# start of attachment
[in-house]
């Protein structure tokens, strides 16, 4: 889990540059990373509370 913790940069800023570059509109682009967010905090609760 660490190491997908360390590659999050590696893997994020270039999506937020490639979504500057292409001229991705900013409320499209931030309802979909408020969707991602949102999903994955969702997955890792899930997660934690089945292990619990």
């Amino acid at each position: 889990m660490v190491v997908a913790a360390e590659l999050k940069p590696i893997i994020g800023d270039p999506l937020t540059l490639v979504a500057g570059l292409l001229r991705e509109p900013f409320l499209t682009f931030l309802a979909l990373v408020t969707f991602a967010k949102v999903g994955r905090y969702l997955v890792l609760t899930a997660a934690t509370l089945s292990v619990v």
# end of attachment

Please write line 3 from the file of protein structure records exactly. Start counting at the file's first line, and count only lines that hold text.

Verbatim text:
């Amino acid at each position: 889990m660490v190491v997908a913790a360390e590659l999050k940069p590696i893997i994020g800023d270039p999506l937020t540059l490639v979504a500057g570059l292409l001229r991705e509109p900013f409320l499209t682009f931030l309802a979909l990373v408020t969707f991602a967010k949102v999903g994955r905090y969702l997955v890792l609760t899930a997660a934690t509370l089945s292990v619990v």